When Jesus uttered his beatitudes to his disciples in the Sermon on the Plain, he already offered to his disciples the possibility of such faithful defiance. That same possibility is offered to us today in the Word and Sacrament ministry of the church. In spite of evidence to the contrary, even though we may be “poor, hungry, grieving, hated, excluded, reviled and defamed, we can rejoice and leap for joy,” we can defiantly believe that “(y)our reward is great in heaven” because Jesus says . . . that God says . . . we are blessed. We are set apart. We are the holy people of God, the saints. We no longer have to live fear of the curse because we know that our identity is no longer dependent upon our riches, our feelings or the opinions of others. We are certain of our blessedness because the once cursed Jesus is now alive, blessed and authorized to pass along the same blessedness to us.

Step 6: Final Prognosis (External Solution) : Defiant Living
Trusting Jesus’ promise and his redefinition of blessing and curse, Jesus’ crazy way of living becomes the shape of our lives. Because the source of our blessing depends solely on Jesus and his promise, we no longer need to live in fear that we will fail and not measure up to the old system of blessing and curse. Because Jesus has declared that we are “blessed,” we are saints, set apart from the world’s system of value and worth. We “get to” defiantly live as Jesus did, no longer concerned about ourselves. We can live selflessly for others redefining the meaning of blessing and curse for our neighbors. We get to defy the world’s obsession with the bottom line and “what’s in it for me?” by giving ourselves away as a blessing to those who are cursed. It does not matter whether they have deserved the curse. By experiencing Jesus’ redefinition of blessing and cursing through us, others too can discover the joy of defiantly living in the promise of Jesus.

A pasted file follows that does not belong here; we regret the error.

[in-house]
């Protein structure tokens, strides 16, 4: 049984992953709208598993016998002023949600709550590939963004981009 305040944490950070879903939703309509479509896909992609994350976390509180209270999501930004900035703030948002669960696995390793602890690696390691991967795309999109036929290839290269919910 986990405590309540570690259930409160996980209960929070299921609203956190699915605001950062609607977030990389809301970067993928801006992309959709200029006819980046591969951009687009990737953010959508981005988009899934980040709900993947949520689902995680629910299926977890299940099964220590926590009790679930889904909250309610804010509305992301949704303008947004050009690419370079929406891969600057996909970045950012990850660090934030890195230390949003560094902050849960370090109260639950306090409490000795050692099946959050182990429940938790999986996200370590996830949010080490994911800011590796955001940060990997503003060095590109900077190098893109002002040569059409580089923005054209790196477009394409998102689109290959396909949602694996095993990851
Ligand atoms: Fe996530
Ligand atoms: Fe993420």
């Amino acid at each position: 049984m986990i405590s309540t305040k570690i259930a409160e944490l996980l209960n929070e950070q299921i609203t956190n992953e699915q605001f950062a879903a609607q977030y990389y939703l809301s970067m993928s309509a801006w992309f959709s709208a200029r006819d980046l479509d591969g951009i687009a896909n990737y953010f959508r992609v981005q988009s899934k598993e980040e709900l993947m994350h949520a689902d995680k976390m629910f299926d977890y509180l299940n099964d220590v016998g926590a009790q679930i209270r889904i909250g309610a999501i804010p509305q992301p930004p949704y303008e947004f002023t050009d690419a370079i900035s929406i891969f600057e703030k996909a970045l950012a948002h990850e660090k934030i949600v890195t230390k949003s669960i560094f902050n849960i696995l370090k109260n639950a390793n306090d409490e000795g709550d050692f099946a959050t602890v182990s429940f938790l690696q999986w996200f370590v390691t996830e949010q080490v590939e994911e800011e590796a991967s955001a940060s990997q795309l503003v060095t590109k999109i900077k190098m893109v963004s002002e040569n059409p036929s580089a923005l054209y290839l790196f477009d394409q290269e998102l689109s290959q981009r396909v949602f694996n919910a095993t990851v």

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In the early 1970s two seminary professors listened to the plea of some lay Christians. “Can you help us live out our faith in the world of daily work?” they asked. “Can you help us connect Sunday worship with our lives the other six days of the week?”  That is how Crossings was born.